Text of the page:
Sharps by K.J. Parker
Review by Bowden P. (Trey)
First, I am a fencer. Have been since I graduated college – I fence all three weapons, and honestly need to get back in practice. Sharps helped me decide that. Why? Well, it’s a really good book about fencers. A soldier. Killers. And two countries on the edge of a war…
The novel starts by introducing the reader to the characters and their circumstances, thought not always their names. The most memorable is by Giraut, a student of no account and womanizer of some ability, and his recollection of events that lead to him bleeding out in a tower. Phrantzes, former fencing champion and staff officer to General Carnufex during the War, telling his friend about meeting a woman – scandalous because she’s a former prostitute and he’s been a solitary bachelor for most of his life. Suidas Deutzel, another former champion and soldier, fallen to reduced circumstances and driven to look for work. Adulescentulus, Addo, General Carnufex’s son (ordered to join the team by his father) and Iseutz (who joined the team to avoid an arranged marriage and can’t back due to her pride)we don’t meet until a bit later. As a group, they are the national fencing team for Scheria, sent on a tour of Permia, a country they’ve been at peace with for seven years and war for seventy. A war that only concluded when General Carnufex drowned one of their great cities and the Permians ran out of money to pay their mercenary troops. This tour by the fencing team is the largest and most important diplomatic engagements between the two countries that are again on the edge of war. And fencing is a national obsession in Permia, though they do things a bit differently there…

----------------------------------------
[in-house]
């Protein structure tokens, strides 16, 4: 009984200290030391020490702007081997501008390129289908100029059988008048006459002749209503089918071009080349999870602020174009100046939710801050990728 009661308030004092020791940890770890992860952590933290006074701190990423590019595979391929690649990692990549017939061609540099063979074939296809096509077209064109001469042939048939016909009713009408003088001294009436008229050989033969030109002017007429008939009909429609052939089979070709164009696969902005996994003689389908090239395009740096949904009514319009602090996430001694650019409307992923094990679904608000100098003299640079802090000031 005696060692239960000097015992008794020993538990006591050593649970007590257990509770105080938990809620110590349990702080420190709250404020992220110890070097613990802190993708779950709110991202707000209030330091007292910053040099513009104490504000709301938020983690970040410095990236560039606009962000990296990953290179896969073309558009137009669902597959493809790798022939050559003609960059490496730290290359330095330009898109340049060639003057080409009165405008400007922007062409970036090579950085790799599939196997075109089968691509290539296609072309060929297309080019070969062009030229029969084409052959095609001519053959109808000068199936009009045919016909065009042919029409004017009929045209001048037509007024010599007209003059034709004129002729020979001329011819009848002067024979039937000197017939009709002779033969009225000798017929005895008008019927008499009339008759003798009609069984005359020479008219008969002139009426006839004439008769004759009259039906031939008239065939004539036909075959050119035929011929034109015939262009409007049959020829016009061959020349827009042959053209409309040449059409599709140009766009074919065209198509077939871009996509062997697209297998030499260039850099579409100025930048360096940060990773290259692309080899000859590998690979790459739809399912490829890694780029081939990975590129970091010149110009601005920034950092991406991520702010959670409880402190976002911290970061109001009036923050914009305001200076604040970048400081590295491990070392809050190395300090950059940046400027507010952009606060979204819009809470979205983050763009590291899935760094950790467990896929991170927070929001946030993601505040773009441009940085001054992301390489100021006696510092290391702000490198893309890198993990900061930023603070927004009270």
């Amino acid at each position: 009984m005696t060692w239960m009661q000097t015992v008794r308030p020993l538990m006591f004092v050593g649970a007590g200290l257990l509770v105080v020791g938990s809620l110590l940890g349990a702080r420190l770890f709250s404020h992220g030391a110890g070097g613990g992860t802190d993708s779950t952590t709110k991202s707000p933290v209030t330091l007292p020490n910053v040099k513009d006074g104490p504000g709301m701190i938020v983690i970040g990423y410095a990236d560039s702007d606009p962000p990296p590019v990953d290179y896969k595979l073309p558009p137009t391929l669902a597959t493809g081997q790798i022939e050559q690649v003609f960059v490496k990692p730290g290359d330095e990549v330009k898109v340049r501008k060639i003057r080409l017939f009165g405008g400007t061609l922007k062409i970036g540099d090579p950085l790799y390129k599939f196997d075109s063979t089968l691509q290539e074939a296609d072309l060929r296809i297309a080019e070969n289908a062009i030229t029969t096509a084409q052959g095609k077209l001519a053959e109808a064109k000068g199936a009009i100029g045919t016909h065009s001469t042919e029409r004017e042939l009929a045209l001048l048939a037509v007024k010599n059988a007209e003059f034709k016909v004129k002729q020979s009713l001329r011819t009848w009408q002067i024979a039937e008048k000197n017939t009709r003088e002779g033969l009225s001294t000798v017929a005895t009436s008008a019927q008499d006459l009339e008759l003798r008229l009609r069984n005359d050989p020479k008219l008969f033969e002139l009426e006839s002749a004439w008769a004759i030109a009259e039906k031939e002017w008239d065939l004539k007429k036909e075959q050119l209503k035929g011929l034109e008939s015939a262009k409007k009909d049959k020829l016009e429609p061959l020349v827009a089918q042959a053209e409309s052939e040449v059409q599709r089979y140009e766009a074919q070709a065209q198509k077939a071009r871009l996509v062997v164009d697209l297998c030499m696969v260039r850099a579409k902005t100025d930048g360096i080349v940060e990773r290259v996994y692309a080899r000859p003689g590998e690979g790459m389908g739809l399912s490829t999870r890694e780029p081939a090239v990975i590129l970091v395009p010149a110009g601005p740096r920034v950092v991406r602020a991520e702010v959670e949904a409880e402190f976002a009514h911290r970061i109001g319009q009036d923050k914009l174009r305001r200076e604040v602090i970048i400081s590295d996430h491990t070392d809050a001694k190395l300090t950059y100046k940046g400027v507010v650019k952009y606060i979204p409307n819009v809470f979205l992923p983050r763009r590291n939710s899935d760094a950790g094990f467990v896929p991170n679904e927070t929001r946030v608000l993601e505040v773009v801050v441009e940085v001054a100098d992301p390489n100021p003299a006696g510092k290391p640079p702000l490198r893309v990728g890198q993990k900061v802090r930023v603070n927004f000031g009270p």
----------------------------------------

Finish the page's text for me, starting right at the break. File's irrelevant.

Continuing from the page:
The tour starts inauspiciously with bad roads, a missing courier station garrison and a bandit attack. One might almost think that someone didn’t want them to start. It also introduces a recurring phrase throughout the book, “Here they fence with messers. God help them.” A messer is less of a sword and more of an over large knife like a machete or billhook, often used for agricultural work and other uses, like killing pigs, banditry and self defense.
I genuinely enjoyed the book. The characters were interesting and had a some good depth, motivations and unique personalities to them, even though Iseutz initially comes across as shrill. Fencing has been described as a conversation in steel, or chess at lightning speed, and in Sharps it has elements of both. Conversation and chess also play roles in the book as well, plus politics, intrigue and assassinations.
One thing that periodically ‘snapped the suspenders of disbelief’ was the world. Then again, I’ll forgive Shakespeare his world building, so I’ll forgive Parker his. What was it? Well, the organizational levels of both nations (and even beyond) seemed, industrial. Intelligence divisions. Accounting. Finance. All of these play roles here. Yet, gunpowder and explosives are curiously absent – which if I remember by history of weapons correctly were key in the development of the rapier and small sword as the role of armor diminished. But the king of ranged weapons seems to be the bow and arrow (not the crossbow). And I have a hard time believing that General Carnufex pulled off his stunt without explosives to blow the dams. No matter. I’ll forgive it for now, because I’ve accepted worse things in other fantasy novels.
The verdict? 4½ stars. ½
Likes: The fencing; Giraut’s view point – very human, likable some times but always understandable; Not spelling everything out till the end; Letting the reader discover things for themselves; The characters, even Tzimisces the political officer and spy had sympathetic moments (and there were others when I’d have wanted to roast him over a fire to start talking); Deutzel Suidas, the fencing champion, former soldier and aspiring drunk who has hidden depths.
Dislikes: Having my suspenders of disbelief snapped in the world building.
Suggested for: Fans of historical novels, particularly the enlightenment era. Those that enjoyed the early Merovingean nights series. Anyone who enjoys fencing or enjoyed fencing at one point in their lives. Sabatini fans, particularly Scaramouche.